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Caution: Before Proceeding without an Attorney in Bankruptcy Court

Caution: Before Proceeding without an Attorney in Bankruptcy Court

An individual may file for bankruptcy or appear as a creditor in the bankruptcy court “pro se” or without an attorney. However, the rules and laws governing bankruptcy are complicated and proceeding without legal advice can result in unintended financial and legal consequences. Legal advice about filing for bankruptcy, or about an existing case or proceeding, can only be obtained by a licensed attorney. Paralegals, petition preparers, and people offering typing services are prohibited from giving legal advice. Likewise, all bankruptcy court employees are prohibited from giving legal advice.

Please see the following examples of legal advice that cannot be given by court employees.

The court staff cannot:

  • Tell you whether you should file for bankruptcy or what chapter to file
  • Tell you whether filing any motion or adversary proceeding is in your best interest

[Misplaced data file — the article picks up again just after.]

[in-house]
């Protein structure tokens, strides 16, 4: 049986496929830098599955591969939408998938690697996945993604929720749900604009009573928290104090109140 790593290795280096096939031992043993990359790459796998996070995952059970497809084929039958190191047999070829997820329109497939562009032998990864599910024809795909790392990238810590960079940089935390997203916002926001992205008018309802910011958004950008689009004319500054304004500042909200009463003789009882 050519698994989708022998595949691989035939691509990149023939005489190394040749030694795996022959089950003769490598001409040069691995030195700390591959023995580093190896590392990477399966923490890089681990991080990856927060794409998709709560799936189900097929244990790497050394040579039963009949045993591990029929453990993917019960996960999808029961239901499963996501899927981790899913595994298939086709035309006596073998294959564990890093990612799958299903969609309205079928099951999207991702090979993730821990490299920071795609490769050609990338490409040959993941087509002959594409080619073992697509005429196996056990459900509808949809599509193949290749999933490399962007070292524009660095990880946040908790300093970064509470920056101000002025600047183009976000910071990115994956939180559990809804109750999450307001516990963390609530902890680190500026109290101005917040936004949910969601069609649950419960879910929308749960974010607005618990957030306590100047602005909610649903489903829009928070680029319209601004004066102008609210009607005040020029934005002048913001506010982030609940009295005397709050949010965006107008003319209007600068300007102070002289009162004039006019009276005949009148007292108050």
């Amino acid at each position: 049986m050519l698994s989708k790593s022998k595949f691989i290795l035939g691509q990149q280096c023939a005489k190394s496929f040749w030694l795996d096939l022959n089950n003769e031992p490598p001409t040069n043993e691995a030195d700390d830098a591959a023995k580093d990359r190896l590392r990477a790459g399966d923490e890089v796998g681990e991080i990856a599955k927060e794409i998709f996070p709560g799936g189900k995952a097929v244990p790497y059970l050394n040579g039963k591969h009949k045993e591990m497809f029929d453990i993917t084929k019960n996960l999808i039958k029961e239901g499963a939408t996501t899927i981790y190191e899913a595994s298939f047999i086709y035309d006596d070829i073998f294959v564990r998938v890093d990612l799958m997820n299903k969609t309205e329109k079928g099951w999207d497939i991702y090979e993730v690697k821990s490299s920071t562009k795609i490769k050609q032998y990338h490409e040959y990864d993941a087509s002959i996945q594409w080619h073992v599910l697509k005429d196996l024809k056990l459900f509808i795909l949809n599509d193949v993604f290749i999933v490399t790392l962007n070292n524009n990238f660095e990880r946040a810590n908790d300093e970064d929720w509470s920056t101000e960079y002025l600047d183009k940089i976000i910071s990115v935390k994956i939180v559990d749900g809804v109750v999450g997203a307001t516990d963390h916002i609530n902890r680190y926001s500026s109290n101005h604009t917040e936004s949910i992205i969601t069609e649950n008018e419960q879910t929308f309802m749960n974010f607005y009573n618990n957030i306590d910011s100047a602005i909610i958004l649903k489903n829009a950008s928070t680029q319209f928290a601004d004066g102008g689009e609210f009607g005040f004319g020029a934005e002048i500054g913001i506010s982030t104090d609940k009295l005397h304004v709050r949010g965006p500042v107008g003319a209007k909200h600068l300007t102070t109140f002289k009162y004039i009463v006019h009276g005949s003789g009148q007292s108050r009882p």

• Explain the meaning of a particular statute or rule
  • Perform legal research for you, including giving names or citations to case law, code sections, or statutes
  • Give an interpretation of case law, rule, or statute
  • Help you complete forms
  • Give an opinion about a possible result from taking or not taking a particular action
  • Tell you who should receive notice to constitute proper notice
  • Recommend phrasing, specific language or content to use in paperwork
  • Tell someone what to say in court
  • Tell someone whether a particular debt will, or has been discharged
  • Give an opinion as to arguments made in pleadings or possible outcomes
  • Provide advice on the best procedure to accomplish a particular goal
  • Advise about whether the automatic stay will stop a particular action

Should you need legal advice, referrals can be made to a Bar Association Legal Referral Service in your area.